When a debt collector breaks the law, it is extremely important to have proof that it occurred. Just like any other lawsuit you might file, enough evidence needs to exist in order for you to win your case. That is why it is extremely important to document all your communications with debt collectors.  The best way to do this is by taking down handwritten notes during or very shortly after a phone call was made.  Not only does it lend credibility to any claims that you make, but it also ensures that your memory about the incident will be very accurate.

Harassment in the Form of Excessive Phone Calls

If a debt collector keeps calling you over and over again, this may constitute harassment or abuse. However, it is still important to document each call by logging down all the attempted contacts on a piece of paper as they come in, including the date/time of the call, the telephone number that appeared on the caller ID and whether a message was left (explaining what the message said).  You might be tempted to let call records from your telephone company tell the story for you, but you may be surprised to discover that not every call is documented and sometimes attempts are consolidated or omitted altogether.

What Other Kind of Evidence Can Be Used to Support My Claims?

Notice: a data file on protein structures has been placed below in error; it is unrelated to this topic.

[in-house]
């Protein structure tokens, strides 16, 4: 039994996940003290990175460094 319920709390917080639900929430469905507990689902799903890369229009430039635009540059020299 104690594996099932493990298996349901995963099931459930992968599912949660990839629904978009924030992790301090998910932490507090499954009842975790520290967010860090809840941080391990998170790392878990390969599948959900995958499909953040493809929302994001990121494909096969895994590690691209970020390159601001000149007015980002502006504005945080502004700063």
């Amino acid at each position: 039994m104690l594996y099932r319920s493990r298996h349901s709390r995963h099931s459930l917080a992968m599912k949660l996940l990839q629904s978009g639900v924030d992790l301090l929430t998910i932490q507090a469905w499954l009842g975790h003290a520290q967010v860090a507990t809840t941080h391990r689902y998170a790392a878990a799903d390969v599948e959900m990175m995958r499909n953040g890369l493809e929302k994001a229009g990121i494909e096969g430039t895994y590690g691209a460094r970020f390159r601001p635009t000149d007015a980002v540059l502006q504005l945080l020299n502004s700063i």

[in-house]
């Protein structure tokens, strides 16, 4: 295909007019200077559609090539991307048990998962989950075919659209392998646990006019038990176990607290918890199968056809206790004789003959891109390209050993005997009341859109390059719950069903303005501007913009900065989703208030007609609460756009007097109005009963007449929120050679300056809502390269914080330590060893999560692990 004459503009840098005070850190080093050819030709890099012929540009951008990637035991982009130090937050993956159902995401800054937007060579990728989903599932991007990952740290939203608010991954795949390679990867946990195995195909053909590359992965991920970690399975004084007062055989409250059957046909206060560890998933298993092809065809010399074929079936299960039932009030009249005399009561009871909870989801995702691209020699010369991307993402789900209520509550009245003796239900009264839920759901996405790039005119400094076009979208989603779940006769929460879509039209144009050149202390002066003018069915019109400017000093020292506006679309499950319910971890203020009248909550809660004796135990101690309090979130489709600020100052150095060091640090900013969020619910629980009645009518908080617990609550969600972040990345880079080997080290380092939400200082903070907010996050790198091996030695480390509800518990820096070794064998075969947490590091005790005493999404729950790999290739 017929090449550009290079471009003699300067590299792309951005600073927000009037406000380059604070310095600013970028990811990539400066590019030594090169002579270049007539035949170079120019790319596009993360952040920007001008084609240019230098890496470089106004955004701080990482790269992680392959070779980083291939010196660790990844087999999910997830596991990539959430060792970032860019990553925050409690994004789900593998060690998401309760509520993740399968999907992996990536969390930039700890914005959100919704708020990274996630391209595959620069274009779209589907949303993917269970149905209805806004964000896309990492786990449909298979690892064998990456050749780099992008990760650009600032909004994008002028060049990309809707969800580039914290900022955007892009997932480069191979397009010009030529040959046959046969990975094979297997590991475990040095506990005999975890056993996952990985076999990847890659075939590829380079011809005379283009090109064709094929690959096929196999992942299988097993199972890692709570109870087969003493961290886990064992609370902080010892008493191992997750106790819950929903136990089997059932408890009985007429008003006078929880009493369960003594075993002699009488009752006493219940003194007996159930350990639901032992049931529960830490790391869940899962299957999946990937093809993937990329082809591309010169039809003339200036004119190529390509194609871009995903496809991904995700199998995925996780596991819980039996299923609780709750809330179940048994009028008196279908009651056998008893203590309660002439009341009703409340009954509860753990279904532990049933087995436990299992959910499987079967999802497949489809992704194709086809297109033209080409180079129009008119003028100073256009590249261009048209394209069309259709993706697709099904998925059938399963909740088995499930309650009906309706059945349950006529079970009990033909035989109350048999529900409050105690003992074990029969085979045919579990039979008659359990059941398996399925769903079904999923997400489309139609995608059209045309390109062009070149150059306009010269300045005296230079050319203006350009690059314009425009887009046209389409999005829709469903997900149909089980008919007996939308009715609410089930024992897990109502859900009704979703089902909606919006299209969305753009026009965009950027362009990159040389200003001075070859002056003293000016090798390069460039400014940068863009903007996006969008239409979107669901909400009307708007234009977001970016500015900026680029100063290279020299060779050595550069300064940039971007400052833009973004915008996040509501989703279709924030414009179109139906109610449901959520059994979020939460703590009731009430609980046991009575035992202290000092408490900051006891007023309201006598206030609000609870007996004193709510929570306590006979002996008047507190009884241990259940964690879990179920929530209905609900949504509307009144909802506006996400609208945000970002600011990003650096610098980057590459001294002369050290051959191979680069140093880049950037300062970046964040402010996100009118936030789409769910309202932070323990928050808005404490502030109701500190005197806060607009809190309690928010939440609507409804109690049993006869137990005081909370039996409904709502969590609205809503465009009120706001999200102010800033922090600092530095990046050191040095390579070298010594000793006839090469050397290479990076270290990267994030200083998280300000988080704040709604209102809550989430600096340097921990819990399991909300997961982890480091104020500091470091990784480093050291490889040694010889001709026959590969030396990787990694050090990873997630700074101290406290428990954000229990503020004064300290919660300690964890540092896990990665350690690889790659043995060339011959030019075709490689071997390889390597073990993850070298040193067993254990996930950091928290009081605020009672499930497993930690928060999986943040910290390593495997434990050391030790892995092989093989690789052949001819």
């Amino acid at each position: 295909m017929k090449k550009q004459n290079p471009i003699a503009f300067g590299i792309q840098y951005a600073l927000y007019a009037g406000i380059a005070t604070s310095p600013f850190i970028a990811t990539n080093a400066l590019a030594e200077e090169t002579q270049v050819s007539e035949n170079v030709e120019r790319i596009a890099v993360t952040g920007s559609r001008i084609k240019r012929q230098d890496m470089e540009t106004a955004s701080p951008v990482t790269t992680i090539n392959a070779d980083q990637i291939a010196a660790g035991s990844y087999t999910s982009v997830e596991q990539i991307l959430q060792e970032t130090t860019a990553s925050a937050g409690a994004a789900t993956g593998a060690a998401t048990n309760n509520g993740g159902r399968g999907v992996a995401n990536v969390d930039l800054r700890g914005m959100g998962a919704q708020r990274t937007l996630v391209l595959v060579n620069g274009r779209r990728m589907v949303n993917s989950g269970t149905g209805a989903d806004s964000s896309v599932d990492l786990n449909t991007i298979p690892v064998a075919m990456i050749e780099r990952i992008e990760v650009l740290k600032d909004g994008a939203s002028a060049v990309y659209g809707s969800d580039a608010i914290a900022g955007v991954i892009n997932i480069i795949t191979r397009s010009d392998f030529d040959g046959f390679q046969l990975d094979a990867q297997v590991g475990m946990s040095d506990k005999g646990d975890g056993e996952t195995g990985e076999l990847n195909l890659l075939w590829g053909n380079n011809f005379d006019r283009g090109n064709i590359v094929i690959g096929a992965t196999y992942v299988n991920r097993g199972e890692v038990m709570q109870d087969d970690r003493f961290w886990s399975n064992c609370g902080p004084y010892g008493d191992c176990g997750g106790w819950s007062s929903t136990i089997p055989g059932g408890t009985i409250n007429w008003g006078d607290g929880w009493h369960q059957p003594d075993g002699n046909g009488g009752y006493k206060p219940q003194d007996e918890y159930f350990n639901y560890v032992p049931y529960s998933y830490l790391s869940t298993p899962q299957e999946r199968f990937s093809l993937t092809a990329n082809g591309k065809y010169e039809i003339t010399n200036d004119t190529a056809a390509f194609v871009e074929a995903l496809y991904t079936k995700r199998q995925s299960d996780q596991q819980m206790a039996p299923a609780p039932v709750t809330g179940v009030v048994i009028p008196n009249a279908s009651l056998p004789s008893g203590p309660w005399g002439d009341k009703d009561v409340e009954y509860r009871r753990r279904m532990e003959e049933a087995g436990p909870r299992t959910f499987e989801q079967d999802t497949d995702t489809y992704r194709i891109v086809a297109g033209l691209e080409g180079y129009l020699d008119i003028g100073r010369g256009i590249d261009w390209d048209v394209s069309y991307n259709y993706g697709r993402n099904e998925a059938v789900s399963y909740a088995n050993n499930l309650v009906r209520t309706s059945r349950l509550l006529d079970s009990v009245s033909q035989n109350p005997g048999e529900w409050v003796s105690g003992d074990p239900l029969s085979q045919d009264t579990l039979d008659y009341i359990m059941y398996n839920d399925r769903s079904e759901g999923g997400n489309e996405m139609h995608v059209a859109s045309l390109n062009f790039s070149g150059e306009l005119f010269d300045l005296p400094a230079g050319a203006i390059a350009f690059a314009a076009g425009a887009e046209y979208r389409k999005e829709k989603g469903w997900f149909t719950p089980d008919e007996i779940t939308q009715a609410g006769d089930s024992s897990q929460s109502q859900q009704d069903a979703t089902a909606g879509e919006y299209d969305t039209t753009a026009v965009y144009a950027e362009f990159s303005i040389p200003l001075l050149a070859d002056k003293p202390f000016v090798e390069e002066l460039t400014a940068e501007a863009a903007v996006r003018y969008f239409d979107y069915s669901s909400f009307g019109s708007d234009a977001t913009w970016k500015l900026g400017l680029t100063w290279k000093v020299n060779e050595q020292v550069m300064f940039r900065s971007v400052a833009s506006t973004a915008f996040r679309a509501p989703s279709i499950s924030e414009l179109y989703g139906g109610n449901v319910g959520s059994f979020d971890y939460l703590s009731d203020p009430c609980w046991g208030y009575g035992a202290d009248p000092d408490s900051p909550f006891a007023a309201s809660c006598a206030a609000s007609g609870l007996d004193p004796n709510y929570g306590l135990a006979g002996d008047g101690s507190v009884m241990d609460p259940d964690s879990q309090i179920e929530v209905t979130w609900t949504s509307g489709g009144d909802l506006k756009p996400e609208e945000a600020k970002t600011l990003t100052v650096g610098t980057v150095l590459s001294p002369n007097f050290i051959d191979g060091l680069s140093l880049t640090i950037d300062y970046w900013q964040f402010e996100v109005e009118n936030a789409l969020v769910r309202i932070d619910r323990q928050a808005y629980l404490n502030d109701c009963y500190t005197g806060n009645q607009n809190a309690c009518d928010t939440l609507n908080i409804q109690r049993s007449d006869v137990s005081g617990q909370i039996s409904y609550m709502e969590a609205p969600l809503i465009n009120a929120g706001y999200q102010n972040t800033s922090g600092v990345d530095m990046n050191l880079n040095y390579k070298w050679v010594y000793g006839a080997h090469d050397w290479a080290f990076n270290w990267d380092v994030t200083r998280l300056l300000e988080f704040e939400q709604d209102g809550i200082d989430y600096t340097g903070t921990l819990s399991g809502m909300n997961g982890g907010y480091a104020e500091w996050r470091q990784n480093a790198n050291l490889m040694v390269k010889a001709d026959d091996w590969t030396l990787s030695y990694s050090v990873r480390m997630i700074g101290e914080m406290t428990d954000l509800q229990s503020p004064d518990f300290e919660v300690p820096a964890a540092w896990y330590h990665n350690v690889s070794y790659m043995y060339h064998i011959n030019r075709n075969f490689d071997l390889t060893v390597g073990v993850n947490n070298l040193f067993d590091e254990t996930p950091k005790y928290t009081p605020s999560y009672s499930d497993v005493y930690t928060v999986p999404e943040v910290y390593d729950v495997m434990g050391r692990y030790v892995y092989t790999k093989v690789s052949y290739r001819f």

Handwritten notes are very useful, but they are not the only types of evidence a consumer can present in support of his/her lawsuit.  Evidence can come in the form of voicemails or answering machine messages, letters to (or from) the debt collector, and even statements from knowledgeable witnesses to the unlawful events or the impact suffered by the consumer who was targeted.

What about Recording Telephone Calls?

Under federal law and most state laws there is nothing illegal about one of the parties to a telephone call recording the conversation, or giving permission for calls to be recorded. However, several states (including California, Connecticut, Delaware, Florida, Illinois, Maryland, Massachusetts, Michigan, Montana, Nevada, New Hampshire, Pennsylvania and Washington) require that both parties to the call consent to the recording of the telephone conversation.  The difficulty of course is determining where the debt collector you are talking to is really located – because their state may require that the consent of all parties is necessary to lawfully record the call.

It should be noted that telephone recordings can sometimes cause a negative reaction to claims of harassment, abuse, deception or other unfair conduct. The reason being that most people assume that a consumer who is savvy or thoughtful enough to record a call may also be less likely to be affected by the illegal behavior or possibly even looking to trap a collector into breaking the law. Thus, take caution when gathering evidence to support your claim as it can sometimes surprisingly backfire.

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